Food forest pioneer returning to EK

Richard Walker, Canada's leading food forest pioneer, will giving a food forest workshop on May 10 and 11 at Clear Sky Center.

Attendees at last spring’s Food Forest Workshop are pictured out at Clear Sky. Food Forest pioneer Richard Walker will be returning May 10 and 11.

Attendees at last spring’s Food Forest Workshop are pictured out at Clear Sky. Food Forest pioneer Richard Walker will be returning May 10 and 11.

For The Townsman/Bulletin

Richard Walker, Canada’s leading food forest pioneer, will return to the East Kootenay to give an annual food forest workshop on May 10 and 11, 2014 at Clear Sky Center.

In celebration of Richard’s design of the first ever one-acre demonstration Cold Climate Food Forest in Canada (planted here in the East Kootenay last May at Clear Sky),  College of the Rockies and Clear Sky Center are collaborating to present a seminar, happening May 9 at 6:30 p.m. called Grow Your Health.  This free semina r— taking place at the COTR main campus at 6:30 p.m. on May 9 — will feature Richard Walker sharing his favorite herbs and medicinal plants that you can try in your own home and garden to “grow your health”.

Richard Walker, an organic farmer from Edmonton, spent over 20 years converting 3.5 acres of degraded land into an abundant food forest with rare and unique fruit nuts, and medicinal plants from all over the world. Richard has been hosting workshops and offering combined health and food forest garden consultations across B.C. for the last five years while maintaining his passion for food forests at his property in Oliver.

The basic idea of a food forest system is that we design how we grow food based on natural forest principles and relationships. In other words, we copy the way elements in a forest co-exists. Forests don’t need to be fertilised by us, watered by us, weeded by us, or plowed by us. They are self-fertilising, self-regenerating, abundant, diverse and highly resilient. In an established food forest system, we don’t have to replant, rototill and fertilise every year. Food forests have a natural mulch layer, meaning we don’t need to water as much, if at all.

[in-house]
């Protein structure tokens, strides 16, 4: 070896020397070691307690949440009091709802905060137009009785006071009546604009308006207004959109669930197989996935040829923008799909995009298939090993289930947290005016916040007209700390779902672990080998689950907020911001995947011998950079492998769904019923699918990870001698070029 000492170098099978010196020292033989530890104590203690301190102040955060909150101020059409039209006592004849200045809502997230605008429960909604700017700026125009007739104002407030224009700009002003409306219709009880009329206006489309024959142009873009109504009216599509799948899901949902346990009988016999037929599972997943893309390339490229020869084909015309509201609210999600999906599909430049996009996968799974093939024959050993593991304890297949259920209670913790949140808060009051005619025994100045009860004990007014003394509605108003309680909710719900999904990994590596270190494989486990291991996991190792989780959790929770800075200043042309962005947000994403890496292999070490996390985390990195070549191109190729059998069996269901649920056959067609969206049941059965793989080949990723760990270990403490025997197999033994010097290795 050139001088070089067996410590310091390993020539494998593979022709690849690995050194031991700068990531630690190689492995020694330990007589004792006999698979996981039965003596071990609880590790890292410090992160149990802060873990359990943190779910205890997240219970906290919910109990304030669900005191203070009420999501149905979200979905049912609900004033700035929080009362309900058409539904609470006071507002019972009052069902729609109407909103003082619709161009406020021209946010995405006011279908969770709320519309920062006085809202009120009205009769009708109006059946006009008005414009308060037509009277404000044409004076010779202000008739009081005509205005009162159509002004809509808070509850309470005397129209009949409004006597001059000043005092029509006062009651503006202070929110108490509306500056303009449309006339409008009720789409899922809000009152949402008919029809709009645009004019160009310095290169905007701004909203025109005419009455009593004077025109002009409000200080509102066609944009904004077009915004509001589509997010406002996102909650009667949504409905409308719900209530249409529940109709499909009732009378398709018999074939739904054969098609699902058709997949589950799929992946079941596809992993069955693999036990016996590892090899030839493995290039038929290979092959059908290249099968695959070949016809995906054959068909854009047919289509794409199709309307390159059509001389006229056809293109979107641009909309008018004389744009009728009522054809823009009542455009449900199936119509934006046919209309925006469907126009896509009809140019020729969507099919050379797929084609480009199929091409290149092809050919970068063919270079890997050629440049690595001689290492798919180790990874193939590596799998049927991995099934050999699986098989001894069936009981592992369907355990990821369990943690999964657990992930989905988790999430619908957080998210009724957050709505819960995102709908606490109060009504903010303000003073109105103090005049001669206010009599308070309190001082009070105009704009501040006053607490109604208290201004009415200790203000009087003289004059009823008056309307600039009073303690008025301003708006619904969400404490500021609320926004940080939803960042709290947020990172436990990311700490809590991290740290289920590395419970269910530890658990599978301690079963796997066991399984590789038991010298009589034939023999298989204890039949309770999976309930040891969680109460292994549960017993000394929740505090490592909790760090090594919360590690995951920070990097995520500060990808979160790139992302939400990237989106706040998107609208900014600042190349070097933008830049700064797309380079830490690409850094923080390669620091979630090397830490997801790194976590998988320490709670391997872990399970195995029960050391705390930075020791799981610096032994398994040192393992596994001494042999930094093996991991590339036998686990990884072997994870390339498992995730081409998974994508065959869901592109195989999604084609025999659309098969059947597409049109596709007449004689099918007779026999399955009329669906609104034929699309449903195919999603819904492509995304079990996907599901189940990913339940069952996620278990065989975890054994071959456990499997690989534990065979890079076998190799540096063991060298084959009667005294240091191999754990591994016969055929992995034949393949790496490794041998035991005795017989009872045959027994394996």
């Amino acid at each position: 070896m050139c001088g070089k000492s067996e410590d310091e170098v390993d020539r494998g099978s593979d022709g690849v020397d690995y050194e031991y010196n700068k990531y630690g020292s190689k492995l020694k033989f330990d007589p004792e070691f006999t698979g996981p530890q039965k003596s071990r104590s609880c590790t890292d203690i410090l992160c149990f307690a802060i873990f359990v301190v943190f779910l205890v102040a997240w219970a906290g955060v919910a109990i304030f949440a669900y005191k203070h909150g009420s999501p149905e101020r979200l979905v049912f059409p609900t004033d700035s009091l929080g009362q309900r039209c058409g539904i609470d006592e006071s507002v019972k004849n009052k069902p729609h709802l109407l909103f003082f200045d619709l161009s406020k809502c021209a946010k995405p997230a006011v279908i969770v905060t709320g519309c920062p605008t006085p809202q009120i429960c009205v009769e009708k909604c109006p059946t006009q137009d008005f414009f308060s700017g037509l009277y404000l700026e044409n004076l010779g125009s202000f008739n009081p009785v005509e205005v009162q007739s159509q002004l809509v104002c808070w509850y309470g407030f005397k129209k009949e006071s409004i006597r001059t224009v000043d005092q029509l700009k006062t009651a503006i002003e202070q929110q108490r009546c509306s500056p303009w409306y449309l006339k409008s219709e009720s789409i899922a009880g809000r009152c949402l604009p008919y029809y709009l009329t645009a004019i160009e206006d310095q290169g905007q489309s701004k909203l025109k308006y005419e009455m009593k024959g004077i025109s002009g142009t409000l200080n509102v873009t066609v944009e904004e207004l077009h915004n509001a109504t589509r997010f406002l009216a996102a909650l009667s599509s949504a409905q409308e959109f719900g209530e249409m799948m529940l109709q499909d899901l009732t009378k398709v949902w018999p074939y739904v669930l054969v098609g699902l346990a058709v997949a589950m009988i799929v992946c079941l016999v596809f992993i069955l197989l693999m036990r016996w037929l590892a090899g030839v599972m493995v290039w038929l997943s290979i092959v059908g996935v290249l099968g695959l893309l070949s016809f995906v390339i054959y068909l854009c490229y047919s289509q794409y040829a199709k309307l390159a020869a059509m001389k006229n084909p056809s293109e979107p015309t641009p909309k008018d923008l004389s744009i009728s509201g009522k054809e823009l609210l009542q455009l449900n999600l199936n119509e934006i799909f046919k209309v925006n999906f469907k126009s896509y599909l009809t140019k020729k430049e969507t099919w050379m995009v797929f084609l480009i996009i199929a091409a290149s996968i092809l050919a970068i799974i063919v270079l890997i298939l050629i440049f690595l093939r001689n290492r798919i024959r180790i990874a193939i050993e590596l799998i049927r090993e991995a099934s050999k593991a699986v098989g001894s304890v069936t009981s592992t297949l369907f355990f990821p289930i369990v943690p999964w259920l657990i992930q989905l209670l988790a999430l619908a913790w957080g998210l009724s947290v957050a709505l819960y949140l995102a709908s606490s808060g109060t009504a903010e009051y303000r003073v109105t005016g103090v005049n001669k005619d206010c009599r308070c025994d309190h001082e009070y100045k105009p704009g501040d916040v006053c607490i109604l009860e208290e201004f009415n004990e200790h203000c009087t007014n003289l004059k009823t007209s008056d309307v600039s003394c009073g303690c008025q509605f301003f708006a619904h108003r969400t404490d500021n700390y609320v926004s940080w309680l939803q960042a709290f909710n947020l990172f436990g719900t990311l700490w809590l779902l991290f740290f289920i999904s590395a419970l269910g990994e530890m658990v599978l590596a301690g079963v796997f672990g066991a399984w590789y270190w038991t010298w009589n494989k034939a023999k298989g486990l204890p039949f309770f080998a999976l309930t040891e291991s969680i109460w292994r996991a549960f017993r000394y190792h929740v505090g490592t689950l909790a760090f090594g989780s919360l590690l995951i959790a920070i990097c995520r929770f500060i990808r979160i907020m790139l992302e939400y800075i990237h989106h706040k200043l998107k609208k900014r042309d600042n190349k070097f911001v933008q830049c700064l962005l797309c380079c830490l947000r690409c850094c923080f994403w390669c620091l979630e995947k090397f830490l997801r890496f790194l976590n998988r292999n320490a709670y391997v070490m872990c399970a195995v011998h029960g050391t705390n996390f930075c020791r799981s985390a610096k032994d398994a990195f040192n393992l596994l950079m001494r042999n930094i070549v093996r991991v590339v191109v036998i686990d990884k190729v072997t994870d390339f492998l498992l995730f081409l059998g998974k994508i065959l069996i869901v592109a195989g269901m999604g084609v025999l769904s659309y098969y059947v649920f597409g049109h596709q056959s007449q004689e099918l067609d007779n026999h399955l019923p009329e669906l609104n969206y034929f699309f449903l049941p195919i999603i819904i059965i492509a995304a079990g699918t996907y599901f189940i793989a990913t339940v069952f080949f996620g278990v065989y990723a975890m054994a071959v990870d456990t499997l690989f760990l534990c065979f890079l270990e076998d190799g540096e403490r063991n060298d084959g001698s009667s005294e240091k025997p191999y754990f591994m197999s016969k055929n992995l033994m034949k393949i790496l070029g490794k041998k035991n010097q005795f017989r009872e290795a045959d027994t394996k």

“We know that the health of a human community depends on the health of the ecosystem,” said Catherine Pawasarat, Chief Visionary Officer for Clear Sky.

When we know how to grow a variety of foods suited to our climate and life-styles, we can enjoy a rich and nutritious diet from perennials, and “grow our health” — though it will take us a while to change our conditioned habits about what we do and don’t like to eat.

And, of course there will still always be room on our plates and in our gardens for annual vegetables, (who could give up tomatoes).

Wouldn’t you also love to try: Ostrich ferns and asparagus followed by Rhubarb Pear Pie with a walnut crust with a cup of home-grown seabuckthorn, mint or anise hyssop tea from your garden?

Clear Sky Center is collaborating with College of The Rockies, which shares a commitment to promoting health and wellbeing in our region with the “Grow Your Health” presentation. To find out more about how you can grow your health contact COTR’s Continuing Education department at 250-489-2751, extension 3381.

To register for the two-day workshop at Clear Sky Center, contact Michelle Heinz, Director of Operations at or call 250-429-3929.

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